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Lord Sugar speaks of family regrets

Lord Sugar speaks of family regrets
Lord Sugar speaks of family regrets (Image credit: PA Archive/Press Association Ima)

Lord Alan Sugar has admitted his "guilt" over not spending enough time with his mother before she died. The star of reality show The Apprentice told Piers Morgan he thought he was selfish when he was younger. He said: "When my dad died, my mum lived on for another seven or eight years, and you know, she was in a flat in her house and I reflected with guilt that I didn't have her round every other day, or didn't give her my time. "I don't think she wanted money, I don't think she wanted extravagant homes or holidays, what she wanted was me. Yeah. And that I didn't give. I didn't give me." The son of a tailor, Lord Sugar was born in Hackney, east London. His CV already boasted interests in business, property, football and television before he was made a peer by Gordon Brown. He started in business early making extra money from boiling and selling beetroot from a stall while at school. He founded electronics company Amstrad - an acronym of Alan Michael Sugar Trading - in 1968. It was sold to broadcaster BSkyB for £125 million in July 2007. When Piers Met Lord Sugar is on ITV1 on Saturday at 9pm.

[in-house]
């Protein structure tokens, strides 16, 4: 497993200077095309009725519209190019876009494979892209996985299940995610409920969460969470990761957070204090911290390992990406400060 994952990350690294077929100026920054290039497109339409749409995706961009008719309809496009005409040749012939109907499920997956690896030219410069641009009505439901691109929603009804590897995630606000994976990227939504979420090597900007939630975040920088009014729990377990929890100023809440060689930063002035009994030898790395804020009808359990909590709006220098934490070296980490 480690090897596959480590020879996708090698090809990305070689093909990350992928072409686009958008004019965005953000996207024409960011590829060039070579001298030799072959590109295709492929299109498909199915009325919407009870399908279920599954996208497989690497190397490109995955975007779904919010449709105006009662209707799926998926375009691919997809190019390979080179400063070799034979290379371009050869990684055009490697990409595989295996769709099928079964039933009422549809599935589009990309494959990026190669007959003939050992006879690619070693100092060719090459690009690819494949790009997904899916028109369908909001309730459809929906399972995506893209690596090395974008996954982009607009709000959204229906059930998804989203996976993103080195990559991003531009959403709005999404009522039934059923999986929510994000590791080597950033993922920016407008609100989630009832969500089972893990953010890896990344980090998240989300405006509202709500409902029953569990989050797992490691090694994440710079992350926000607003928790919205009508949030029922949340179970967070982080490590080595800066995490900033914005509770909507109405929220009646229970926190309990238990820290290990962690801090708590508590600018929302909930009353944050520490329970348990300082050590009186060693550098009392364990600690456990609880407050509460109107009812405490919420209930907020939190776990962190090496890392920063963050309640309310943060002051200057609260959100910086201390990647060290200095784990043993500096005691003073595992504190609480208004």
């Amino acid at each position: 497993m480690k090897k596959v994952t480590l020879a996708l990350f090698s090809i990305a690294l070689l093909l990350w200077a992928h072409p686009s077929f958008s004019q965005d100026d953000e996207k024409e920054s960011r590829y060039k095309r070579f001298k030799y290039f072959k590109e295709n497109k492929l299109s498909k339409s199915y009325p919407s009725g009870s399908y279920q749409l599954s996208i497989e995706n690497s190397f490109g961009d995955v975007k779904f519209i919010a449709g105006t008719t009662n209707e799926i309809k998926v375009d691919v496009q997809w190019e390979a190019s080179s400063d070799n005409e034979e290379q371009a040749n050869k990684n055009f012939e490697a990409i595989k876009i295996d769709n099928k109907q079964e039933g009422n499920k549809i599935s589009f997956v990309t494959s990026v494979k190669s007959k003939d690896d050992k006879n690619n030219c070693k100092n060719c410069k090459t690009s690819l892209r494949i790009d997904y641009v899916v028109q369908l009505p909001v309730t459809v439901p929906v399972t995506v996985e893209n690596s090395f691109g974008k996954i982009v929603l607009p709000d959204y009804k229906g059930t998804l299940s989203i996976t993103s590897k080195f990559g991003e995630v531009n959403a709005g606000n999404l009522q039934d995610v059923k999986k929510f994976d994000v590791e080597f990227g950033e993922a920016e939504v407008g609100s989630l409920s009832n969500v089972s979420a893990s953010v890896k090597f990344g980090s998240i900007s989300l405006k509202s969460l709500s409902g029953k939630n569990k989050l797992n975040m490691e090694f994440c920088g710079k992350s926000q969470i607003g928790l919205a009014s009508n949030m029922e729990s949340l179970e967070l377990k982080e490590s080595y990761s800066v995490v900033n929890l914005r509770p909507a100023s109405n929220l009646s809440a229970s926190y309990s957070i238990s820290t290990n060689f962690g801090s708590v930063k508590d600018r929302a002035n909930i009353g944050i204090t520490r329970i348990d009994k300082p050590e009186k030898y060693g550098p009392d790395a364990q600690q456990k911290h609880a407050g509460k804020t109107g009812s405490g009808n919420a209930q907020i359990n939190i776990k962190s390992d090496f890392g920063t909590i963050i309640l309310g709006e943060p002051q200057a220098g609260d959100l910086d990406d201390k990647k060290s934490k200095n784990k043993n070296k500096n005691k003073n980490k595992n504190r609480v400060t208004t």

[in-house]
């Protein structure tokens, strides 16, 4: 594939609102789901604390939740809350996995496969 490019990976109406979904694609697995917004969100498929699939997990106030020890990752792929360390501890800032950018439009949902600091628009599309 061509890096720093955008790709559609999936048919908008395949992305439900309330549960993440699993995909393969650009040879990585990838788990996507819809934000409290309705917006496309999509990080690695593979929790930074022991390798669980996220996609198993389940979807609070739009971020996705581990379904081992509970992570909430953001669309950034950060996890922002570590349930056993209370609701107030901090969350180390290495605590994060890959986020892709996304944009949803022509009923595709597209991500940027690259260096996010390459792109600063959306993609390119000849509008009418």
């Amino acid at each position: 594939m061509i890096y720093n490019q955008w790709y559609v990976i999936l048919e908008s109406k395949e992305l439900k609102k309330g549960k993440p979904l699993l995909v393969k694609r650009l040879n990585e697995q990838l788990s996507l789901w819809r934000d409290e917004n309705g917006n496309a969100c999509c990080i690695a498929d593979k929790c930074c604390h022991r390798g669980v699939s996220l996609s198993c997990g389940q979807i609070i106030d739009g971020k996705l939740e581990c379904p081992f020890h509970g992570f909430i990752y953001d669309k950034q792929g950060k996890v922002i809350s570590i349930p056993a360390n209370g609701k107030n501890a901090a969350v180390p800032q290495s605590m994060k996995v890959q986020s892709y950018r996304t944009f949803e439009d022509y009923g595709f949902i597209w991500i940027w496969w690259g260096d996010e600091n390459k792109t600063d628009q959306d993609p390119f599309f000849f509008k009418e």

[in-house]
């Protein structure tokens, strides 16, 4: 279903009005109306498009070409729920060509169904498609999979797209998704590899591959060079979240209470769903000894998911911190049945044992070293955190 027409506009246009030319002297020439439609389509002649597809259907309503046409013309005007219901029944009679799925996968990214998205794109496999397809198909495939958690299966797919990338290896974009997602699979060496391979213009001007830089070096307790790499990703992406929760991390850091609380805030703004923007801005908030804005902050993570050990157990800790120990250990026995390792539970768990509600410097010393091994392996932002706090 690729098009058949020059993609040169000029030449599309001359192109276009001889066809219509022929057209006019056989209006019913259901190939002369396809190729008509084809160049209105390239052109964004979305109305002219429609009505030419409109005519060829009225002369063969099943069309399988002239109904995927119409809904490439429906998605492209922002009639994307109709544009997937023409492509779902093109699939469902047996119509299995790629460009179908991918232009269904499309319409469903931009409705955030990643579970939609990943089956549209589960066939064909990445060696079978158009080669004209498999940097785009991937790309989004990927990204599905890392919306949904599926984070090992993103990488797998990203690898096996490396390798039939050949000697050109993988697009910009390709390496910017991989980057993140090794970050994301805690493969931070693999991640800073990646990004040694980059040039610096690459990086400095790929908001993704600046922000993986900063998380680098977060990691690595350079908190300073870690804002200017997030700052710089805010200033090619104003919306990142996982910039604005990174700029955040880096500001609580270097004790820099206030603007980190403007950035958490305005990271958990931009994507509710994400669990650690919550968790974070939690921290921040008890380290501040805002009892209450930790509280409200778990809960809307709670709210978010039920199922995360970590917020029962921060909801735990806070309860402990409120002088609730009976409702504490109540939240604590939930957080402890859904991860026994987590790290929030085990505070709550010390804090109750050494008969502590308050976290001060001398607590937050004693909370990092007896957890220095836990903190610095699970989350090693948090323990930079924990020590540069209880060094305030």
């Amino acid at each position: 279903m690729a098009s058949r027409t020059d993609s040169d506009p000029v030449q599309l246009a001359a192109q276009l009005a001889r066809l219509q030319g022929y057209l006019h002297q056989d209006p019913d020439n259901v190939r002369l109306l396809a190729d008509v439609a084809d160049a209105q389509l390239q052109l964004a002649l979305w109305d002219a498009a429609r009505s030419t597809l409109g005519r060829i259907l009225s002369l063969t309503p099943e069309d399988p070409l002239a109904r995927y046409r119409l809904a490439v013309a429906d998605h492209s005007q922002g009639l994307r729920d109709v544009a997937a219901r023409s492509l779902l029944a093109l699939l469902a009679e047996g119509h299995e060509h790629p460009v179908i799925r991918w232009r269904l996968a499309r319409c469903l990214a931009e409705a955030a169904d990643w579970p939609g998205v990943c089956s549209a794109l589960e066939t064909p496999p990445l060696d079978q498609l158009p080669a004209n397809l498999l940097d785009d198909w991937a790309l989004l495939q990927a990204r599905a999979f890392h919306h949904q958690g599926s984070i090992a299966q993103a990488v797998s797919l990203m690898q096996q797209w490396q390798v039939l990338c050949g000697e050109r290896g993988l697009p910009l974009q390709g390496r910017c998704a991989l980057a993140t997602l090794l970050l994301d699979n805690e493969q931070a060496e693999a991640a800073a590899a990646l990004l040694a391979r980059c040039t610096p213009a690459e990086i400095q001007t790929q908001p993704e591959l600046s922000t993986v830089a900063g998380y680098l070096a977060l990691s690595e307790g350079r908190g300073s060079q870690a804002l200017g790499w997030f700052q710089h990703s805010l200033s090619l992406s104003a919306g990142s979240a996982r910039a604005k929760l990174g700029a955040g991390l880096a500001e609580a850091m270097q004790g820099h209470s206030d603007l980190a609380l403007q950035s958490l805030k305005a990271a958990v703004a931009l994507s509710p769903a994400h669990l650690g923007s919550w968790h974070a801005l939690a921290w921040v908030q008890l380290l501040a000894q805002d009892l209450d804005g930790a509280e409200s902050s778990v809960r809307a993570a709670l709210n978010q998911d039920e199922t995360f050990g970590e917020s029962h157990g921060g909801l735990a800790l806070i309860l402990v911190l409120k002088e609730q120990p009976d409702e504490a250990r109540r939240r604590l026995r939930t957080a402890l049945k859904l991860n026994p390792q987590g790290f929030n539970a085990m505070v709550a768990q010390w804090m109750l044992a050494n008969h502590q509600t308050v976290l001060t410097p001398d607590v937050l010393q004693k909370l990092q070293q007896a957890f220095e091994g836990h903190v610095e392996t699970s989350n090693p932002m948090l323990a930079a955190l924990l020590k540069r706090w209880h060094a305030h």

Patrick McLennan is a London-based journalist and documentary maker who has worked as a writer, sub-editor, digital editor and TV producer in the UK and New Zealand. His CV includes spells as a news producer at the BBC and TVNZ, as well as web editor for Time Inc UK. He has produced TV news and entertainment features on personalities as diverse as Nick Cave, Tom Hardy, Clive James, Jodie Marsh and Kevin Bacon and he co-produced and directed The Ponds, which has screened in UK cinemas, BBC Four and is currently available on Netflix. 


An entertainment writer with a diverse taste in TV and film, he lists Seinfeld, The Sopranos, The Chase, The Thick of It and Detectorists among his favourite shows, but steers well clear of most sci-fi.